Another Juror Is Replaced in O.J. Case; Prosecutors Establish Timeline
Feb. 08, 1995
LOS ANGELES (AP) _ Another juror in the O.J. Simpson trial was replaced Tuesday, and prosecutors turned their attention to the final steps of Nicole Brown Simpson and Ronald Goldman, laying out a timeline for murder.
With large, color photos of the victims' faces displayed on a courtroom easel, jurors heard testimony from employees at Mezzaluna, the restaurant where Goldman worked as a waiter and where Ms. Simpson ate dinner just hours before they were slashed to death outside her condo.
Karen Lee Crawford, who was working as a manager that Sunday night, described a lost pair of glasses that led Goldman to his death, and began to cry when Prosecutor Marcia Clark showed black slacks and a white dress shirt.
``It's Ron's shirt and pants,'' Crawford said.
In the audience, Goldman's stepmother and sister also broke into tears.
Crawford said she received a call at about 9:37 p.m. on June 12 from Ms. Simpson's mother asking about her glasses, which she had dropped in the gutter outside. Crawford said put the glasses in a white envelope, marked it ``Nicole Simpson prescription glasses'' and sealed it.
Less than 10 minutes later, Ms. Simpson called and asked to talk to Goldman, Crawford said. A few minutes later, Goldman asked Crawford to give him the glasses, she said.
``He told me he was going to drop the glasses off at Nicole's,'' Crawford said. ``He left at about 10 minutes to 10.''
Waitress Tia Gavin testified that she served dinner to Ms. Simpson's party, which included mostly family members who had attended a dance recital for Ms. Simpson's daughter. They left the restaurant at about 8:45 p.m., Gavin said.
The prosecution contends Ms. Simpson and Goldman were slain at about 10:15 p.m. outside her condo, which is about a 10-minute walk from Mezzaluna.
Crawford identified a picture of the bloody envelope found at Goldman's feet, and identified the glasses inside. Clark displayed Goldman's pants and shirt to show that he had stopped by his house and changed out of his waiter's uniform on the way to Ms. Simpson's condo.
Meanwhile, Ito met with attorneys about what he described only as ``very delicate matters'' and then announced that a juror had been replaced.
The judge's office said the woman was removed because her arthritis doctor may be called as a witness for Simpson, who claims bad knees and arthritis rendered him incapable of carrying out the slayings.
The 63-year-old white juror, a retired legal secretary, was replaced by an alternate, a 54-year-old black man and postal operations manager.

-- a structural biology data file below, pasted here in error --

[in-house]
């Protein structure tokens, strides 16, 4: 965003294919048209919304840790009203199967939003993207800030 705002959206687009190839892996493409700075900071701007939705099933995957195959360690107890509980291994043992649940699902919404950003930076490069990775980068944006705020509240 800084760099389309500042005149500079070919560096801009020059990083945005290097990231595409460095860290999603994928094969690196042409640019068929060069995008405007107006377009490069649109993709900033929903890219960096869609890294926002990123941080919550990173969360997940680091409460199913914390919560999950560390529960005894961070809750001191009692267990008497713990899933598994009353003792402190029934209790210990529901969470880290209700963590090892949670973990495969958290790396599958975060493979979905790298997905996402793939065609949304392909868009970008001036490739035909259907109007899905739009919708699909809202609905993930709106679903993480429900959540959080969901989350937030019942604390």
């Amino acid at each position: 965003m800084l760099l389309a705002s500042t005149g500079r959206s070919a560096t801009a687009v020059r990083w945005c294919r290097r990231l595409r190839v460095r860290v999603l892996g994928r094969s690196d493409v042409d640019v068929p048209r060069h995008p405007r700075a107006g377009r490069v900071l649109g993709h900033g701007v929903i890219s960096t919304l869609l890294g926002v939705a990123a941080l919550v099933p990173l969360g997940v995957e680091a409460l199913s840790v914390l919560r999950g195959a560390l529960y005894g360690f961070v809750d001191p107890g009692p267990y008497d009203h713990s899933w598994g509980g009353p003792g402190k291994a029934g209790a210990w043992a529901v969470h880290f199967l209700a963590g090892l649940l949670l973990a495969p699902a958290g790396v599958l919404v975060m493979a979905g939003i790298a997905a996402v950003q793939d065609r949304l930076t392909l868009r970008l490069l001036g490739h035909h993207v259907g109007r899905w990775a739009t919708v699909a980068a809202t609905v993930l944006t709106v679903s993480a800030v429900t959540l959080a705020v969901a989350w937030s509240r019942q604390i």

The anonymous, 12-person jury now has nine blacks, one white and two mixed-race members; there are seven women and five men. Nine alternates remain.
Ito did not explain to the rest of the jury why one member was replaced.
Later, in dismissing the jurors for lunch, he elaborated on his usual warning not to discuss the case.
``You are not to discuss how long the case is taking. You're not to discuss what goes on at sidebar,'' he said. ``You're not to discuss the apparel of the attorneys. You're not to discuss the personalities of the courtroom personnel. Anything that is connected with this case, you may not discuss amongst yourselves.''
He did not say what prompted the warning, but Clark's short skirts have been a topic of discussion inside and outside court.
Myrna Raeder, a professor at Southwestern University School of Law, said she had never heard of a warning to jurors not to talk about lawyers' clothes.
Two other jurors were dismissed last month without explanation from the judge.
``We're down to nine alternates in a trial that has presumably four months to go,'' said Robert Pugsley, another law professor at Southwestern. ``I have a distinct fear that they could run out of jurors.''
Meanwhile, defense attorney Carl Douglas complained that prosecutors failed to disclose until last Friday a home video made outside Simpson's daughter's dance recital just hours before the slayings.
The video was shown on Monday to cast doubt on witness accounts of a ``simmering'' and ``frightening'' Simpson at the recital. It shows Simpson picking up his son, kissing relatives and laughing with a friend.
Under law, prosecutors must turn over any material favorable to the defense. Douglas asked for an inquiry into prosecutors' handling of the tape.
Prosecutor Christopher Darden brushed off the matter as ``just another innocent mistake'' and disputed the value of the video to the defense.
The judge said he would look into the matter.